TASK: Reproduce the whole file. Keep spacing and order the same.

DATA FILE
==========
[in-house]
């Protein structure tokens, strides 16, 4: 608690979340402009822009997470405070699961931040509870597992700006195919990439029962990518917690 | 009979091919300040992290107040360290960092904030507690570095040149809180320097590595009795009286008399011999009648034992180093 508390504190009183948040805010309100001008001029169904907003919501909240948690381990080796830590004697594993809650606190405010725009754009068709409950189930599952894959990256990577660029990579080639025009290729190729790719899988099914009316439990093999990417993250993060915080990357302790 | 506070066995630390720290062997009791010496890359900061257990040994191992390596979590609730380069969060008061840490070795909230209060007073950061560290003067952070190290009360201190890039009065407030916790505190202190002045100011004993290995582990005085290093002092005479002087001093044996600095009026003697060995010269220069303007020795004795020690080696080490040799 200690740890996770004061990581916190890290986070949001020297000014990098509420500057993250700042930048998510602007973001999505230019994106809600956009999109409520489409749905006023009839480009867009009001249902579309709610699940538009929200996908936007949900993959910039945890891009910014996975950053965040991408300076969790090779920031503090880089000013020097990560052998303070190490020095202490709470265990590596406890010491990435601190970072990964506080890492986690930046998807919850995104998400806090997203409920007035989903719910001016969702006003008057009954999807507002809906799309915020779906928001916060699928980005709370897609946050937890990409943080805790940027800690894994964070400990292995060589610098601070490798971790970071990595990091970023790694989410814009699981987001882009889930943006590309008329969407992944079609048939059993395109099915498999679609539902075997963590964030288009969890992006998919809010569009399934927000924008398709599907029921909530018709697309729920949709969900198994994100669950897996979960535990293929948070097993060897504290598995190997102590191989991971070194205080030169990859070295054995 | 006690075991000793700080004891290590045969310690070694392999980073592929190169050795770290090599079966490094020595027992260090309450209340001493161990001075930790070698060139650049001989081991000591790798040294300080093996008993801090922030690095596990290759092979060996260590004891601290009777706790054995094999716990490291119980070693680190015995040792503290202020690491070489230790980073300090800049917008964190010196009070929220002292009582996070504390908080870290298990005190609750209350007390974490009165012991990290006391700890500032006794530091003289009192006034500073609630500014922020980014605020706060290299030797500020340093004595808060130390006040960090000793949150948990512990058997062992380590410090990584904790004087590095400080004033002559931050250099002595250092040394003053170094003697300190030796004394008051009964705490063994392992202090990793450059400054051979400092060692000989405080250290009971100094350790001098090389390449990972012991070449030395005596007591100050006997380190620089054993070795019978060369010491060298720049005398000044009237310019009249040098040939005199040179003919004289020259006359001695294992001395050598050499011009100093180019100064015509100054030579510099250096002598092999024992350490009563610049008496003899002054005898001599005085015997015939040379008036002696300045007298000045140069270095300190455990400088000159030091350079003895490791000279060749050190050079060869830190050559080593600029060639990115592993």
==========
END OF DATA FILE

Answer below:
[in-house]
């Protein structure tokens, strides 16, 4: 608690979340402009822009997470405070699961931040509870597992700006195919990439029962990518917690 | 009979091919300040992290107040360290960092904030507690570095040149809180320097590595009795009286008399011999009648034992180093 508390504190009183948040805010309100001008001029169904907003919501909240948690381990080796830590004697594993809650606190405010725009754009068709409950189930599952894959990256990577660029990579080639025009290729190729790719899988099914009316439990093999990417993250993060915080990357302790 | 506070066995630390720290062997009791010496890359900061257990040994191992390596979590609730380069969060008061840490070795909230209060007073950061560290003067952070190290009360201190890039009065407030916790505190202190002045100011004993290995582990005085290093002092005479002087001093044996600095009026003697060995010269220069303007020795004795020690080696080490040799 200690740890996770004061990581916190890290986070949001020297000014990098509420500057993250700042930048998510602007973001999505230019994106809600956009999109409520489409749905006023009839480009867009009001249902579309709610699940538009929200996908936007949900993959910039945890891009910014996975950053965040991408300076969790090779920031503090880089000013020097990560052998303070190490020095202490709470265990590596406890010491990435601190970072990964506080890492986690930046998807919850995104998400806090997203409920007035989903719910001016969702006003008057009954999807507002809906799309915020779906928001916060699928980005709370897609946050937890990409943080805790940027800690894994964070400990292995060589610098601070490798971790970071990595990091970023790694989410814009699981987001882009889930943006590309008329969407992944079609048939059993395109099915498999679609539902075997963590964030288009969890992006998919809010569009399934927000924008398709599907029921909530018709697309729920949709969900198994994100669950897996979960535990293929948070097993060897504290598995190997102590191989991971070194205080030169990859070295054995 | 006690075991000793700080004891290590045969310690070694392999980073592929190169050795770290090599079966490094020595027992260090309450209340001493161990001075930790070698060139650049001989081991000591790798040294300080093996008993801090922030690095596990290759092979060996260590004891601290009777706790054995094999716990490291119980070693680190015995040792503290202020690491070489230790980073300090800049917008964190010196009070929220002292009582996070504390908080870290298990005190609750209350007390974490009165012991990290006391700890500032006794530091003289009192006034500073609630500014922020980014605020706060290299030797500020340093004595808060130390006040960090000793949150948990512990058997062992380590410090990584904790004087590095400080004033002559931050250099002595250092040394003053170094003697300190030796004394008051009964705490063994392992202090990793450059400054051979400092060692000989405080250290009971100094350790001098090389390449990972012991070449030395005596007591100050006997380190620089054993070795019978060369010491060298720049005398000044009237310019009249040098040939005199040179003919004289020259006359001695294992001395050598050499011009100093180019100064015509100054030579510099250096002598092999024992350490009563610049008496003899002054005898001599005085015997015939040379008036002696300045007298000045140069270095300190455990400088000159030091350079003895490791000279060749050190050079060869830190050559080593600029060639990115592993």